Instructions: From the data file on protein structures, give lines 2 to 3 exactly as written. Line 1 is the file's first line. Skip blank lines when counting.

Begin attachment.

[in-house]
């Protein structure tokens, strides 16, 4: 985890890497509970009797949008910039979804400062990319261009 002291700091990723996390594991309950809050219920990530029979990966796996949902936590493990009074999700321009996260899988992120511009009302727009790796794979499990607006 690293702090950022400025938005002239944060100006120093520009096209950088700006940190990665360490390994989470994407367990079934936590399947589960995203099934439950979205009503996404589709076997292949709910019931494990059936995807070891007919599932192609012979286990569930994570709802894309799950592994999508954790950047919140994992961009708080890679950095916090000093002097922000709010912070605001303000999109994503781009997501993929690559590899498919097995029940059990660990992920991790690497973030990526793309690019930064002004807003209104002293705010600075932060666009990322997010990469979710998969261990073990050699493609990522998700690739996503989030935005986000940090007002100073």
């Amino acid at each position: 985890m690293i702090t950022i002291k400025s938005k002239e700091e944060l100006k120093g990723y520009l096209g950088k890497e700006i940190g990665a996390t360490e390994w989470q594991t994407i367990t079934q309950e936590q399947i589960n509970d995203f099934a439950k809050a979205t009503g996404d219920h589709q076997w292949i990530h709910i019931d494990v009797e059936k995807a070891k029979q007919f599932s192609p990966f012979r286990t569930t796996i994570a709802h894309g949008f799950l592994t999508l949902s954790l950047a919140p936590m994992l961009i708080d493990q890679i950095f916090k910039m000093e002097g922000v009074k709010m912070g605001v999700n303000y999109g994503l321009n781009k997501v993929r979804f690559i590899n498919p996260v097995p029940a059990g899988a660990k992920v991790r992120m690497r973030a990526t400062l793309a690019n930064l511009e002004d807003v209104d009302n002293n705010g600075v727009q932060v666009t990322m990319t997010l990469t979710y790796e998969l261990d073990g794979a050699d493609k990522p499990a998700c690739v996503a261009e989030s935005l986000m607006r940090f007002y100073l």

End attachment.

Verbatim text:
């Protein structure tokens, strides 16, 4: 985890890497509970009797949008910039979804400062990319261009 002291700091990723996390594991309950809050219920990530029979990966796996949902936590493990009074999700321009996260899988992120511009009302727009790796794979499990607006 690293702090950022400025938005002239944060100006120093520009096209950088700006940190990665360490390994989470994407367990079934936590399947589960995203099934439950979205009503996404589709076997292949709910019931494990059936995807070891007919599932192609012979286990569930994570709802894309799950592994999508954790950047919140994992961009708080890679950095916090000093002097922000709010912070605001303000999109994503781009997501993929690559590899498919097995029940059990660990992920991790690497973030990526793309690019930064002004807003209104002293705010600075932060666009990322997010990469979710998969261990073990050699493609990522998700690739996503989030935005986000940090007002100073």
């Amino acid at each position: 985890m690293i702090t950022i002291k400025s938005k002239e700091e944060l100006k120093g990723y520009l096209g950088k890497e700006i940190g990665a996390t360490e390994w989470q594991t994407i367990t079934q309950e936590q399947i589960n509970d995203f099934a439950k809050a979205t009503g996404d219920h589709q076997w292949i990530h709910i019931d494990v009797e059936k995807a070891k029979q007919f599932s192609p990966f012979r286990t569930t796996i994570a709802h894309g949008f799950l592994t999508l949902s954790l950047a919140p936590m994992l961009i708080d493990q890679i950095f916090k910039m000093e002097g922000v009074k709010m912070g605001v999700n303000y999109g994503l321009n781009k997501v993929r979804f690559i590899n498919p996260v097995p029940a059990g899988a660990k992920v991790r992120m690497r973030a990526t400062l793309a690019n930064l511009e002004d807003v209104d009302n002293n705010g600075v727009q932060v666009t990322m990319t997010l990469t979710y790796e998969l261990d073990g794979a050699d493609k990522p499990a998700c690739v996503a261009e989030s935005l986000m607006r940090f007002y100073l």